The number of SpO2 alarms (both true-positive and false-positive) is related to the alarm settings and a patient’s current condition. Patient monitor threshold alarms, such as examined in this study, can provide an indication to the caregiver that there is a potential acute change in a patient’s status requiring reassessment. However, frequent alarms do not always correspond to such need for action. By modifying the alarm settings in an intensive care unit patient population, the overall alarm rate significantly decreased (62 % decrease when alarm setting changed from 90 % SpO2 threshold with 15 s delay to 88 % SpO2 threshold with 25 s delay). By retrospectively examining the varying alarm rates of the pulse oximeter, it was shown that most of the alarms came from a limited number of patients (10 % of patients were responsible for more than half of all alarms at any setting). The small cohort of patients accounting for most of the alarms and the variability in alarm rates in ICU stays suggests a need for personalized alarm settings.

Numerous studies have found that by adjusting the threshold and delay time on the pulse oximeter, the alarm rate decreased almost by half or more [5, 6, 911]. The decrease in alarm rate is consistent with a prior study in which alarm settings were changed on a hospital unit and reduced the critical monitoring alarms, including those from the pulse oximeter, by 43 % [16]. However, continuing to lower the threshold and increase the delay time may reduce the alarm rate with diminishing returns and could also increase the response time to a clinically relevant event. Such adjustments have to be balanced against the need for early notification of clinically relevant events. The nurse at the bedside is able to do certain things to mitigate the alarm load, to include suspension of alarms for a short period before directly interacting with the patient, documenting alarm parameters in patients’ medical record, and adjusting alarms to a patient’s actual needs [16]. However, nurse workload, improved physiological monitoring algorithms, alarm regeneration, hospital noise reduction strategies, and actionable alarm limits designated by the hospital all play a role to reduce alarms [16, 17].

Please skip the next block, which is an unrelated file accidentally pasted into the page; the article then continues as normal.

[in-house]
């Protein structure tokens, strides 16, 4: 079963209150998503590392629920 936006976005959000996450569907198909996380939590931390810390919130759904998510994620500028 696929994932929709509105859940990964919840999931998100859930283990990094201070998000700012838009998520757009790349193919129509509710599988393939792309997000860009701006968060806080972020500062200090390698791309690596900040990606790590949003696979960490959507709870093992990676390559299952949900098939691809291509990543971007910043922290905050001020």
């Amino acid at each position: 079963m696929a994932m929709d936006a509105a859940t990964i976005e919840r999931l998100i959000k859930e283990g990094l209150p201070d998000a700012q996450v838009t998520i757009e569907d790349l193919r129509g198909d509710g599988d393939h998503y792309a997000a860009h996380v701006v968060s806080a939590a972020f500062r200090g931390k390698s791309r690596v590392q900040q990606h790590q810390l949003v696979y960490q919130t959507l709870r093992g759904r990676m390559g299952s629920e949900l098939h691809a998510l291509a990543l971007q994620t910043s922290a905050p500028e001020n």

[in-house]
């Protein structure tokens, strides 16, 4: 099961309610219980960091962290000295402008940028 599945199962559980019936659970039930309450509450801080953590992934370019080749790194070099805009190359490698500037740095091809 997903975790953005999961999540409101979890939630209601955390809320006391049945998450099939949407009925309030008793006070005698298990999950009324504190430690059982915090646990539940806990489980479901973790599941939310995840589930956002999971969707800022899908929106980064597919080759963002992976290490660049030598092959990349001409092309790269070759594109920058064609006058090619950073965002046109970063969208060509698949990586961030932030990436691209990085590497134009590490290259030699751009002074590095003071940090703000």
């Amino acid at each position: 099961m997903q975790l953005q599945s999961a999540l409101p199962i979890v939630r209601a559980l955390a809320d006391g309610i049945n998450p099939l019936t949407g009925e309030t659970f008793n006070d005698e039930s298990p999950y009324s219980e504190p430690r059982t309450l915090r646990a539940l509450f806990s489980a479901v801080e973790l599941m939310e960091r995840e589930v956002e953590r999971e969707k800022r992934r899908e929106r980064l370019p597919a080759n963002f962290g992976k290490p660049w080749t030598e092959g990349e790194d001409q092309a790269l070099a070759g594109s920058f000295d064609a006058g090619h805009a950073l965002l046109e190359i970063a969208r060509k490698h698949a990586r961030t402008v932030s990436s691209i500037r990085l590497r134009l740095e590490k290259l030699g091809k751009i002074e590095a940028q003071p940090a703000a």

A small number of patients accounted for most of the overall alarm rate. As the alarm settings changed, there was an increase in the contribution of the top 10 % of patients to the overall alarm rate as the total number of alarms decreased. For example, at 84 %–45 s delay, the top 10 % of patients were responsible for more than 80 % of the overall alarm rate. This small group of patients may be candidates for more individualized alarm management, if reducing the high frequency of alarms does not affect the quality of care. Further research is needed to identify specific patient populations/units and factors, (e.g., patient primary diagnosis, isolation, lab values, comorbidities, history and lifestyle) that can guide personalized alarm settings. The bedside nurse is often the first to gather the patients’ baseline physiological data during assessment in an ICU. This assessment information obtained by the nurse may allow for a proactive adjustment to the alarm setting, especially if the patients’ baseline SpO2 is normally below the default setting, which is commonly found in respiratory failure, systemic inflammatory response syndrome or chronic obstructive pulmonary disease. The pulse oximeter can measure how well the hemoglobin is being saturated, but it cannot discern what exactly it is being saturated with, which can lead to false readings (e.g., saturated with oxyhemoglobin or carboxyhemoglobin in carbon monoxide poisoning) [18]. Individualized pulse oximeter alarm settings may allow nurses to still be readily notified of critical events while reducing overall alarm rates.